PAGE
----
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Women and Heart Disease – Blog Post

Despite increases in awareness over the past decades, only about half (56%) of women recognize that heart disease is their number 1 killer. Heart disease is often thought to be more of a problem for men. However, it’s the most common cause of death for both women and men in the United States. Because some heart disease symptoms in women can differ from those in men, women often don’t know what to look for. Because women don’t always recognize their symptoms as those of a heart attack, they tend to show up in emergency rooms after heart damage has occurred. Also, because their symptoms often differ from men’s, women might be diagnosed less often with heart disease than men are. 

Fortunately, by learning unique heart disease symptoms, women can begin to reduce their risks. 

Risk Factors  

Risk factors are conditions or habits that make a person more likely to develop a disease. They can also increase the chances that an existing disease will get worse. Many of the risk factors that affect men also affect women. Important risk factors for heart disease are:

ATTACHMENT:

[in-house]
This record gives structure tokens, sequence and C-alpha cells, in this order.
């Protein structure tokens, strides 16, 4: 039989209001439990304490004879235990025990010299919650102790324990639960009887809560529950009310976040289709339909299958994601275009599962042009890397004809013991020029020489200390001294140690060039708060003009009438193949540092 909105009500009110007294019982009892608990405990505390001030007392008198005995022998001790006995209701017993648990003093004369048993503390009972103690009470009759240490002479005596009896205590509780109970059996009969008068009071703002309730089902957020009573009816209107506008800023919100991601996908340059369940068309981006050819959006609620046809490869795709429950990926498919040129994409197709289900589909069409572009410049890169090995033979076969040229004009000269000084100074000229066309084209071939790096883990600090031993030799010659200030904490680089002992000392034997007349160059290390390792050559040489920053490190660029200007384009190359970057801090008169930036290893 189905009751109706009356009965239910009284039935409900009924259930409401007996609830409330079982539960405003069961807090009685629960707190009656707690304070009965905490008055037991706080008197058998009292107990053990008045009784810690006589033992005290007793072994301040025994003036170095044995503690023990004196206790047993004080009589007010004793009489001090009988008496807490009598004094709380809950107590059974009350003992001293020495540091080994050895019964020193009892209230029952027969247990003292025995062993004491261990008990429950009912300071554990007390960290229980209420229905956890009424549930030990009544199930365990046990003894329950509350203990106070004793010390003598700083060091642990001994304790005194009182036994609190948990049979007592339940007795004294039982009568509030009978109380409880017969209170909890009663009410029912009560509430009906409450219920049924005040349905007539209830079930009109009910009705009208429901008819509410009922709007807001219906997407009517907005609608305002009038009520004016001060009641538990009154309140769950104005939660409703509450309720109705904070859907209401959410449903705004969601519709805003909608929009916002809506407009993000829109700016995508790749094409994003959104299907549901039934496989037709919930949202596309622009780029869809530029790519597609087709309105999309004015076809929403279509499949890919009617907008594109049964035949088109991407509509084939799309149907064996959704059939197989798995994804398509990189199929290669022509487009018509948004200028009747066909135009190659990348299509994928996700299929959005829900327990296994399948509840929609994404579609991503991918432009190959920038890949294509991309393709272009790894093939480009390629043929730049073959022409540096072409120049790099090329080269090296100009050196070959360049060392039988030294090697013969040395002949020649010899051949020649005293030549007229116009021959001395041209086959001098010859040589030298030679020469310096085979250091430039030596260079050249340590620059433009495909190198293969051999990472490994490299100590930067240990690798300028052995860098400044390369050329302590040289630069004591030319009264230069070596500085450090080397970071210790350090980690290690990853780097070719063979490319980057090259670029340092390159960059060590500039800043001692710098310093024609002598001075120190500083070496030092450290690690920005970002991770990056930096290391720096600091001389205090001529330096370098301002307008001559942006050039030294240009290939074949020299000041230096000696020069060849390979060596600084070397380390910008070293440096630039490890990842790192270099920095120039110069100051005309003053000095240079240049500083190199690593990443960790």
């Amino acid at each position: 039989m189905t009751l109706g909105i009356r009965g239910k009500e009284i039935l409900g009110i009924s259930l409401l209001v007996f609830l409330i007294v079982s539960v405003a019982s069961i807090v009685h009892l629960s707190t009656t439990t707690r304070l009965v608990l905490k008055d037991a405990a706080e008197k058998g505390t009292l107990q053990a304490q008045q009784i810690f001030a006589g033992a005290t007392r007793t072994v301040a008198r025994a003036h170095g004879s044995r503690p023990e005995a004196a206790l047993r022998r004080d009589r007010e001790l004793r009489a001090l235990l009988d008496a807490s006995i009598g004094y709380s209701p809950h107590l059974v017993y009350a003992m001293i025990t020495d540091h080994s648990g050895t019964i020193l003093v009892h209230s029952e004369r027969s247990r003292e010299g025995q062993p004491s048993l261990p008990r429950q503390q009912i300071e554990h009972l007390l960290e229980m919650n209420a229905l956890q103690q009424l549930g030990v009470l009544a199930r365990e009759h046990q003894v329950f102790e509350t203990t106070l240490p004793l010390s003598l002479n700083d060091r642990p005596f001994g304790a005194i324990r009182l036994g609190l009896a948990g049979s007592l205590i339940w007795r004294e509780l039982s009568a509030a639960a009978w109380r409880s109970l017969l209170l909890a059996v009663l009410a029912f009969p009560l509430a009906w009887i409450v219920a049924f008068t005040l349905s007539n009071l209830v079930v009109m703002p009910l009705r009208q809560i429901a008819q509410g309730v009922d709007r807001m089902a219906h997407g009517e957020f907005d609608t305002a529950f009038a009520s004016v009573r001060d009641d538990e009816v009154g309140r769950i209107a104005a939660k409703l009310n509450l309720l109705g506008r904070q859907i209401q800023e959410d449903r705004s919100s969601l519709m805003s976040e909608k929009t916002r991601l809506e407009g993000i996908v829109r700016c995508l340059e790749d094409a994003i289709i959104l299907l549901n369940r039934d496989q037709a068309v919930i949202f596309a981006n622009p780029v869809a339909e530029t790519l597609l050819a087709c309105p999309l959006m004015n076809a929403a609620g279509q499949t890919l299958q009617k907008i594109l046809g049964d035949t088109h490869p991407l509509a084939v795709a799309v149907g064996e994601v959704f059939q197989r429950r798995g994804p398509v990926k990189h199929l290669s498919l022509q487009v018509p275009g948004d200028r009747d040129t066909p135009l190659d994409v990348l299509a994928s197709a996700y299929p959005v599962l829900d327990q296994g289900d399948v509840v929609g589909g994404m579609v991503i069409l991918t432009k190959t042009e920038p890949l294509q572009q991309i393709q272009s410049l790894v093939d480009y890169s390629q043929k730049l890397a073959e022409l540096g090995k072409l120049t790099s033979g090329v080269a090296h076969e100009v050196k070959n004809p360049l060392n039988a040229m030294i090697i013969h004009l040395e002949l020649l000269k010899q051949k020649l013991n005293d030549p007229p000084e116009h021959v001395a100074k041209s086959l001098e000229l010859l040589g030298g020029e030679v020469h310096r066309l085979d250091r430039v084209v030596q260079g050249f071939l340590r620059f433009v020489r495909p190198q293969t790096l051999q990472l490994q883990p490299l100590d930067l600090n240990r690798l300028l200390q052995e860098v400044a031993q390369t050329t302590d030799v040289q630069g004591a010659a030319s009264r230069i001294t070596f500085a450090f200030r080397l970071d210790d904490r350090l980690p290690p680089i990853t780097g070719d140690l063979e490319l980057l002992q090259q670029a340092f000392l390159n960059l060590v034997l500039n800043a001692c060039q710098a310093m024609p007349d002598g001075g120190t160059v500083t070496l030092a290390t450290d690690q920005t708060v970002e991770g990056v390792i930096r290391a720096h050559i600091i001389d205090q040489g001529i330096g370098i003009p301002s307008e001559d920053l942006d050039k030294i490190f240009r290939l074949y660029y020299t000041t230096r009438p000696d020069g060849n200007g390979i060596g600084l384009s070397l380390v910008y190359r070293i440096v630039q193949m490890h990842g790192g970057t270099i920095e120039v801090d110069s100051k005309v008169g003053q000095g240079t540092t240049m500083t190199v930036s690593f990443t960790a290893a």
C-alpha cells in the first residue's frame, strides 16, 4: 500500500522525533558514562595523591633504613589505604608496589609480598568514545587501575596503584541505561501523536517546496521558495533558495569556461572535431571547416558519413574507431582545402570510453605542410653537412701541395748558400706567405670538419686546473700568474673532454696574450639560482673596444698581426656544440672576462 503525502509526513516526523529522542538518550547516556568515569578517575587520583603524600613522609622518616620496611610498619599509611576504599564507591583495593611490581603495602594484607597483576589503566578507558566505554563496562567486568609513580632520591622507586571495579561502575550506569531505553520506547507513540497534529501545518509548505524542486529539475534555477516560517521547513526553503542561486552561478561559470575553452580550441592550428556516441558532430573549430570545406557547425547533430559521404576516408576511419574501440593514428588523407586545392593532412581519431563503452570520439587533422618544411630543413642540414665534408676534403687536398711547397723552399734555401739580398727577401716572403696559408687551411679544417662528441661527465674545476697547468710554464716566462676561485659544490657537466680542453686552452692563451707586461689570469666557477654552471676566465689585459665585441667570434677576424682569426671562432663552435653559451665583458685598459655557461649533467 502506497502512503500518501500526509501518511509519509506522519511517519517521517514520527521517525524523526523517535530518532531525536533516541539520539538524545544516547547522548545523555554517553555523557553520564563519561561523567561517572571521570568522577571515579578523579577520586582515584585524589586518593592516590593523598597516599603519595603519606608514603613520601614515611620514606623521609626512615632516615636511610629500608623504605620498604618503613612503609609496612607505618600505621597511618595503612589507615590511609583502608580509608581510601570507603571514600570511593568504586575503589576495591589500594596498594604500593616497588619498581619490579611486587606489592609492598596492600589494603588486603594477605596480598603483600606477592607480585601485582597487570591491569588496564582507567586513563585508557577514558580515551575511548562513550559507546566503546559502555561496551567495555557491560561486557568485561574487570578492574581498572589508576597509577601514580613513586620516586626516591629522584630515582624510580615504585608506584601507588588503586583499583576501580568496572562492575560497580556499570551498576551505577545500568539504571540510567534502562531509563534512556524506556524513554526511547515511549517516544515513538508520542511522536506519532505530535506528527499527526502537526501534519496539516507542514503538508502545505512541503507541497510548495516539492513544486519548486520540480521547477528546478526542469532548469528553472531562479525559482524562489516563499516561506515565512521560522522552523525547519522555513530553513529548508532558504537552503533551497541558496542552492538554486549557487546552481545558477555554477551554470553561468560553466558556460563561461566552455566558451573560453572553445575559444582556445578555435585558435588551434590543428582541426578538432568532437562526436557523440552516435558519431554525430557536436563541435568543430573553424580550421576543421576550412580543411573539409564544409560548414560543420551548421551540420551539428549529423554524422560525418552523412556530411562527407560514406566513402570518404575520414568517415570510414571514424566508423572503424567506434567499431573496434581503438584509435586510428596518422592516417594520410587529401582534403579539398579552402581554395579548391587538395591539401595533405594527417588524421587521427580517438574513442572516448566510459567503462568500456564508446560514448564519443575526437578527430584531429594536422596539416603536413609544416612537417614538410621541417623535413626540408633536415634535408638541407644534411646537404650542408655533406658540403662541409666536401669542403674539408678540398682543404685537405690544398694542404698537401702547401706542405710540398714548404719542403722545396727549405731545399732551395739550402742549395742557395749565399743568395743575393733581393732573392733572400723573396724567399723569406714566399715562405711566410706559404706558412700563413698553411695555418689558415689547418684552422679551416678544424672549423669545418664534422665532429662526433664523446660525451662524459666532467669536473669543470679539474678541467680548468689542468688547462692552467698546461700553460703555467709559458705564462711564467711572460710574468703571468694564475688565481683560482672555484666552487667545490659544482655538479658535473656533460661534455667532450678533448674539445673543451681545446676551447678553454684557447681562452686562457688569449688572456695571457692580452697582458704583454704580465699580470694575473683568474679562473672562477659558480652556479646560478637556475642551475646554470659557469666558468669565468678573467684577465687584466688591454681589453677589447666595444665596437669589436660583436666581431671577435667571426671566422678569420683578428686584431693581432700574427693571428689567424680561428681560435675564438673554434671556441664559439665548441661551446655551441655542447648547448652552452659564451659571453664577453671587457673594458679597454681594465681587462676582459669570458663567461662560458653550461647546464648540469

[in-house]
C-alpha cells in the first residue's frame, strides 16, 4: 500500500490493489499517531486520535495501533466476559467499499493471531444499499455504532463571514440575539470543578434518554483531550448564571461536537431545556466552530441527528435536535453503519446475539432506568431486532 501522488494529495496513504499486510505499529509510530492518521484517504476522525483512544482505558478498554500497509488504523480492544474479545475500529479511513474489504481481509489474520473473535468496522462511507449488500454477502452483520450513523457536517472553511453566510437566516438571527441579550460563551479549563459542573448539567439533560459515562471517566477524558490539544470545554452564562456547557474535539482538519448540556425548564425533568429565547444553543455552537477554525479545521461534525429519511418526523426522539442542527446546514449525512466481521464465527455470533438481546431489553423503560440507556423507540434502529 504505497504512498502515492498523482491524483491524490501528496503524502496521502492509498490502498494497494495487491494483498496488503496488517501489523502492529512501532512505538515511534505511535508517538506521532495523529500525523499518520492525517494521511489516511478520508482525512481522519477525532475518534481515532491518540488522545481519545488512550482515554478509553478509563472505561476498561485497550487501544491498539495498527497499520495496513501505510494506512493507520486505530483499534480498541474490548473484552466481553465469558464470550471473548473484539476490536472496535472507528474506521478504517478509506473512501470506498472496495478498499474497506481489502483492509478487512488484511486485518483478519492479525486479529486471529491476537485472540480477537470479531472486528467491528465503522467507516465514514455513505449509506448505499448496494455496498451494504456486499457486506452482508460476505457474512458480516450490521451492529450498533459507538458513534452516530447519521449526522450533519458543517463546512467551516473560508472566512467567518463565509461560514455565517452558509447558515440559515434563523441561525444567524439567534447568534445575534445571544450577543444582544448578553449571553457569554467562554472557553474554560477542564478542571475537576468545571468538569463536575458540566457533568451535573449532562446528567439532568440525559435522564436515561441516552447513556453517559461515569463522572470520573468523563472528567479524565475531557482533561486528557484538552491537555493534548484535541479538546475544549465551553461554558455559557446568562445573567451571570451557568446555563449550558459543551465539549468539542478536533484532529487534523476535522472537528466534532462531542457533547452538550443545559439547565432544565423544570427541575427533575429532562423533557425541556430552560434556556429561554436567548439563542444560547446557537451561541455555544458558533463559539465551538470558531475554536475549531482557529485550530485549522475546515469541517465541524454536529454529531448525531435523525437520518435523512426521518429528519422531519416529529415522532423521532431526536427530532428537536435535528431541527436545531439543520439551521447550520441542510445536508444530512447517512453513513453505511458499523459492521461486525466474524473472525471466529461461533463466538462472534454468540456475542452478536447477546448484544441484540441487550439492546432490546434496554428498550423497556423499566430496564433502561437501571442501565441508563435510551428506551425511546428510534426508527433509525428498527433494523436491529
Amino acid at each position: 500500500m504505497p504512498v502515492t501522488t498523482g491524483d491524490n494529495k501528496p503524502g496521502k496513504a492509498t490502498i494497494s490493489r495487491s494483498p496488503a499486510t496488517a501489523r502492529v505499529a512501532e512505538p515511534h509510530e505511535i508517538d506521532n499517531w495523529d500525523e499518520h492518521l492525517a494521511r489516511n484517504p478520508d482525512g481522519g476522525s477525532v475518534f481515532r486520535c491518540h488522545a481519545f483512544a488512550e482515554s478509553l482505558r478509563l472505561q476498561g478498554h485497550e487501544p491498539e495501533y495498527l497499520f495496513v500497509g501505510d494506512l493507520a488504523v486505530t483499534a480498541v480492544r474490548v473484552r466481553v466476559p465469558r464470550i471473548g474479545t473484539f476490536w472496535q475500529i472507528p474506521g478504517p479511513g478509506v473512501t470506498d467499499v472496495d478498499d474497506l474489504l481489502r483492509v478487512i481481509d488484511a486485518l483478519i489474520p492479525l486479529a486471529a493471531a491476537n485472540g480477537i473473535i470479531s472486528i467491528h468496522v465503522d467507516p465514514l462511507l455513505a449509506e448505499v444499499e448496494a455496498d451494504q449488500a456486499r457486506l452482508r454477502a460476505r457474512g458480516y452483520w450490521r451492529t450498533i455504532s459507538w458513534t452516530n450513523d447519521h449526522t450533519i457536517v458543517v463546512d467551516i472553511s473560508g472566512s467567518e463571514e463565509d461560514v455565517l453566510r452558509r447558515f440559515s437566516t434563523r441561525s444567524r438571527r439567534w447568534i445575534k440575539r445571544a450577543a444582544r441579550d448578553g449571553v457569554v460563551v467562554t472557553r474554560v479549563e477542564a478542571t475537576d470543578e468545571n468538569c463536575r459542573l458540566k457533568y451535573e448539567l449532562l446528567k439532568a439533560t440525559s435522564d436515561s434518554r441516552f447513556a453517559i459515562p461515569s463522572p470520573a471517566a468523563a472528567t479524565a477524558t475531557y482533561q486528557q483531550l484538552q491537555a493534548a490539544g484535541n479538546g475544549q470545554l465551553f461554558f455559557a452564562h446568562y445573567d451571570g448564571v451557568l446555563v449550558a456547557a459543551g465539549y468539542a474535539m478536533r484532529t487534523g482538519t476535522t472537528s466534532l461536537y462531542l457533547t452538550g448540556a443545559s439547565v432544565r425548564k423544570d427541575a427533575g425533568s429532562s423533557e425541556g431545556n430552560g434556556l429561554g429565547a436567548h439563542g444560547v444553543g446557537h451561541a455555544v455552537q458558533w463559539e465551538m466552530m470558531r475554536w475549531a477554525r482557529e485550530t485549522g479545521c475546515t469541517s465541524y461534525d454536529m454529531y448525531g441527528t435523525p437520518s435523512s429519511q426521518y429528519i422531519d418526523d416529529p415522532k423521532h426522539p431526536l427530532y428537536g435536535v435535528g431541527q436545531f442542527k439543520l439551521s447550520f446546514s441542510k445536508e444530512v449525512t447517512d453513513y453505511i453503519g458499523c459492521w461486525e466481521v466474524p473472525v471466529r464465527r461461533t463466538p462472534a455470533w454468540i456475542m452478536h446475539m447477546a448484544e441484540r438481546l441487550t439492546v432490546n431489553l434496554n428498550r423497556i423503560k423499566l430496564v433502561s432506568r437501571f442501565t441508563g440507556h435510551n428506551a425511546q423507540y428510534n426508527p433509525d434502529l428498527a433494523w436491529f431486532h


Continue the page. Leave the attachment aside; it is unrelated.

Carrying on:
• Being physically inactive 
  • Having a family history of early heart disease 
  • Having a history of preeclampsia during pregnancy 
  • Unhealthy diet 
  • Age (55 or older for women) 


Reduce Your Risk 

While some risk factors, such as age and family history of early heart disease, can’t be changed, there is something we can do at every stage of life to reduce our risk of heart disease. To lower your chances of getting heart disease, it’s important to do the following: 

  1. Know and understand your blood pressure 
  2. Make healthy eating decisions 
  3. Stay hydrated 
  4. Get moving 
  5. Say no to smoking and vaping 
  6. Get more quality sleep 
  7. Reduce your stress levels  

Changes can be made gradually, one at a time, but making them is very important. The message is clear: Every woman needs to take her heart disease risk seriously—and take action to reduce that risk.